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Communion in Both Kinds

March 17th, 2009 Leave a comment Go to comments

VC has a good post on laws against child drinking and communion, with comments on communion in both kinds. The Roman position seems to be that it is like priestly celibacy a policy strictly enforced by the Church but allowed or not depending on circumstances of the age. The Council of Constance decrees condemned this and other Wylclifite ideas as being against church commands, not as heresy in itself.

….although Christ instituted this venerable sacrament after a meal and ministered it to his apostles under the forms of both bread and wine, nevertheless and notwithstanding this, the praiseworthy authority of the sacred canons and the approved custom of the church have and do retain that this sacrament ought not to be celebrated after a meal nor received by the faithful without fasting, except in cases of sickness or some other necessity as permitted by law or by the church. Moreover, just as this custom was sensibly introduced in order to avoid various dangers and scandals, so with similar or even greater reason was it possible to introduce and sensibly observe the custom that, although this sacrament was received by the faithful under both kinds in the early church, nevertheless later it was received under both kinds only by those confecting it, and by the laity only under the form of bread. For it should be very firmly believed, and in no way doubted, that the whole body and blood of Christ are truly contained under both the form of bread and the form of wine. Therefore, since this custom was introduced for good reasons by the church and holy fathers, and has been observed for a very long time, it should be held as a law which nobody may repudiate or alter at will without the church’s permission. To say that the observance of this custom or law is sacrilegious or illicit must be regarded as erroneous. Those who stubbornly assert the opposite of the aforesaid are to be confined as heretics and severely punished by the local bishops or their officials or the inquisitors of heresy in the kingdoms or provinces in which anything is attempted or presumed against this decree, according to the canonical and legitimate sanctions that have been wisely established in favour of the catholic faith against heretics and their supporters.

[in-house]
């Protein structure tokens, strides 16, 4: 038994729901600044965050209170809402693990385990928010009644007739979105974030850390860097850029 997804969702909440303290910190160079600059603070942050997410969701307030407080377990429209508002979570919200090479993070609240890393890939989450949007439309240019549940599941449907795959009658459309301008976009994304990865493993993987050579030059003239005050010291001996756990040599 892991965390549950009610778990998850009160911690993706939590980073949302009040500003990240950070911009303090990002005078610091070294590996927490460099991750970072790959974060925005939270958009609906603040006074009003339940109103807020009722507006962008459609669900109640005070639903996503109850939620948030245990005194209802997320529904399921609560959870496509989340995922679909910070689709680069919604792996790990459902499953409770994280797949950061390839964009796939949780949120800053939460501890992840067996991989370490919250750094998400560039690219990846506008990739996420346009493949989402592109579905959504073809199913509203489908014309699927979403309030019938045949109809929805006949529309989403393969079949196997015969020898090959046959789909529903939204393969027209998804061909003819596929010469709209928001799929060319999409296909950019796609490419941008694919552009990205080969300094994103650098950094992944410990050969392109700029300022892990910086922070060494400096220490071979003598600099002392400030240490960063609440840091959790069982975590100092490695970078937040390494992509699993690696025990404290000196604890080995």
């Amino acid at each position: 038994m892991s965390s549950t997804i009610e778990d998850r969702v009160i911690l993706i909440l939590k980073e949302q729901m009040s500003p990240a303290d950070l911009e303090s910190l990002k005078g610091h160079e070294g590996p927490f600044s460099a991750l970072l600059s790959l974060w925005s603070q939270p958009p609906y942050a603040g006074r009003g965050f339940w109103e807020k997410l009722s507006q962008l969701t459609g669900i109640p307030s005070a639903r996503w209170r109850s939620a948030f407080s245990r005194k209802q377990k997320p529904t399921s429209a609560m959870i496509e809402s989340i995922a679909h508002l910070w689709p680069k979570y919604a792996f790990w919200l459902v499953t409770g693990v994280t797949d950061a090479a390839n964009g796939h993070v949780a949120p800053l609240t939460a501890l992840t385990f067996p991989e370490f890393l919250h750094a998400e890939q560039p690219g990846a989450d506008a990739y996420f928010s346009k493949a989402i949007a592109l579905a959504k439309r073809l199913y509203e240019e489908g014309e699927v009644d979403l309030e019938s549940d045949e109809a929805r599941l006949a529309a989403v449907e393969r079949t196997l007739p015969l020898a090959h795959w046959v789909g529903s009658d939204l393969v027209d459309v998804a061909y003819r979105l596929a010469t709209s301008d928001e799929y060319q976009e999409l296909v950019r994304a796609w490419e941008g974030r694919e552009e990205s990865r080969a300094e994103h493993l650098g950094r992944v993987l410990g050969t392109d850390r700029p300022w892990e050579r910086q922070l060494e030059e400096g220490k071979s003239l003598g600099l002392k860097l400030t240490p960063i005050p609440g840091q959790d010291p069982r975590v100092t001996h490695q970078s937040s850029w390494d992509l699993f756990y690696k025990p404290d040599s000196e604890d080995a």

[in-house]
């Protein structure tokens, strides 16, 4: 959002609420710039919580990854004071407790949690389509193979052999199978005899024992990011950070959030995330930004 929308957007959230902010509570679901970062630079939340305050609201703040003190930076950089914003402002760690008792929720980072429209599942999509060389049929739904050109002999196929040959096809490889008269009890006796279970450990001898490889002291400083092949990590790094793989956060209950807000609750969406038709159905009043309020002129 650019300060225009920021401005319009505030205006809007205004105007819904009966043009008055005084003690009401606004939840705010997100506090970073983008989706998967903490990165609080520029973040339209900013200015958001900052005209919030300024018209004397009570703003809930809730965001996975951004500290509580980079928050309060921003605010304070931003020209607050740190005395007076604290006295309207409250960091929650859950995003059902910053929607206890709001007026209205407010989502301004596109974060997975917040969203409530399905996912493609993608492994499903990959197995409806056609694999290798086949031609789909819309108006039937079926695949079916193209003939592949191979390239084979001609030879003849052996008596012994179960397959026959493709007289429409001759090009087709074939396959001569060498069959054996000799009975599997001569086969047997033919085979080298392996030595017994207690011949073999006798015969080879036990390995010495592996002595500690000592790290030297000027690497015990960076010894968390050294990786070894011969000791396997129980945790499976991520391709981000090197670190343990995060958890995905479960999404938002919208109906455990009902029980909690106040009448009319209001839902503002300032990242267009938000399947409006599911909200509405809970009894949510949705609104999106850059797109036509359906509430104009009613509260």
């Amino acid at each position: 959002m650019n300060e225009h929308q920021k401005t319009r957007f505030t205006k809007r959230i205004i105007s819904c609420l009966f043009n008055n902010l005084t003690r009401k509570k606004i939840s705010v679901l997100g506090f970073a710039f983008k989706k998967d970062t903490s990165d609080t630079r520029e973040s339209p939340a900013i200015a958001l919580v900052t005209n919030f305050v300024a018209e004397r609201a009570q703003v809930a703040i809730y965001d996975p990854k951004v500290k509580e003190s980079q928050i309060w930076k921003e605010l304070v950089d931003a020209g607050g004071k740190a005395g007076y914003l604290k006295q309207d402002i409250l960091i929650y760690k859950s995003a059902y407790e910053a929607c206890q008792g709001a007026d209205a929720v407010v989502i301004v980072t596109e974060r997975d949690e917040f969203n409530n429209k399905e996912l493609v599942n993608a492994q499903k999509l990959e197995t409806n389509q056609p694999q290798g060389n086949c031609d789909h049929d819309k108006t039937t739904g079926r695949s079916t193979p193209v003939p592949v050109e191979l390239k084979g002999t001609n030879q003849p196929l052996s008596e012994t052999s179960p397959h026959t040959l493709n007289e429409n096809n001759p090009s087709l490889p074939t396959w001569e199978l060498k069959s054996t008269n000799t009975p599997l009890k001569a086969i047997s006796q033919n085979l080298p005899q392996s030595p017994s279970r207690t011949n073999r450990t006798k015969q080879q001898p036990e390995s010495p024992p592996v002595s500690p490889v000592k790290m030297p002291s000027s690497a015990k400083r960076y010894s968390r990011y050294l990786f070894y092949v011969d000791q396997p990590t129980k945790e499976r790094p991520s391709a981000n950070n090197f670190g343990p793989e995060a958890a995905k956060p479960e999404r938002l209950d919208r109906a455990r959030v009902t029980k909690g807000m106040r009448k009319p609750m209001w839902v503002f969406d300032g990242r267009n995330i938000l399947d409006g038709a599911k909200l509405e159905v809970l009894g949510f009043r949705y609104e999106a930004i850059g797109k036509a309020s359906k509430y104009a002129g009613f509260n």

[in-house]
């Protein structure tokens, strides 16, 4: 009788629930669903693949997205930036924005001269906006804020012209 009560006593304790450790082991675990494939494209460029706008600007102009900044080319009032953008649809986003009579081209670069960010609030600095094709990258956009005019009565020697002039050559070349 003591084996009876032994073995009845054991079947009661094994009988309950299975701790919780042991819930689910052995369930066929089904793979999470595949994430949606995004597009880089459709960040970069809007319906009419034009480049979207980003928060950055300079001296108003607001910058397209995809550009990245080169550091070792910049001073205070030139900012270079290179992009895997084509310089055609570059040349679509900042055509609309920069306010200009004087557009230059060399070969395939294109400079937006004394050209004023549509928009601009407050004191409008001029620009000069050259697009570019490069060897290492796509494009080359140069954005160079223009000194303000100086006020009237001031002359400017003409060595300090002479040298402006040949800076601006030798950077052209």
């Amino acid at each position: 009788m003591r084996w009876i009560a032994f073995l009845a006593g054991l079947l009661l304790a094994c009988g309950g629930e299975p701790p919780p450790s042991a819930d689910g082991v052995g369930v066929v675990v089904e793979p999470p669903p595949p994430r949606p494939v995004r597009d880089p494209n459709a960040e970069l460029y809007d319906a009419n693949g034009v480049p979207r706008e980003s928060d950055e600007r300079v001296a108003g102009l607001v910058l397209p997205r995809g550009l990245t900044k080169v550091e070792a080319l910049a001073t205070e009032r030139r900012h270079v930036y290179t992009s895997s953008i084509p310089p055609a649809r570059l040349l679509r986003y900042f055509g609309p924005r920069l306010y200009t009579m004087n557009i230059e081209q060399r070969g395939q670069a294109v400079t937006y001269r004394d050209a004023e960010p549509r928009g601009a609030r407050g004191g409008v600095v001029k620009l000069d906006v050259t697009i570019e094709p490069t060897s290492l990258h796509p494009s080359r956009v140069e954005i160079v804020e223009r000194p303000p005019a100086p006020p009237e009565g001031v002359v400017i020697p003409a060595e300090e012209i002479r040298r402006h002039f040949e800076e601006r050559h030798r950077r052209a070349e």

See too the Catholic Encylopedia on Utraquism.

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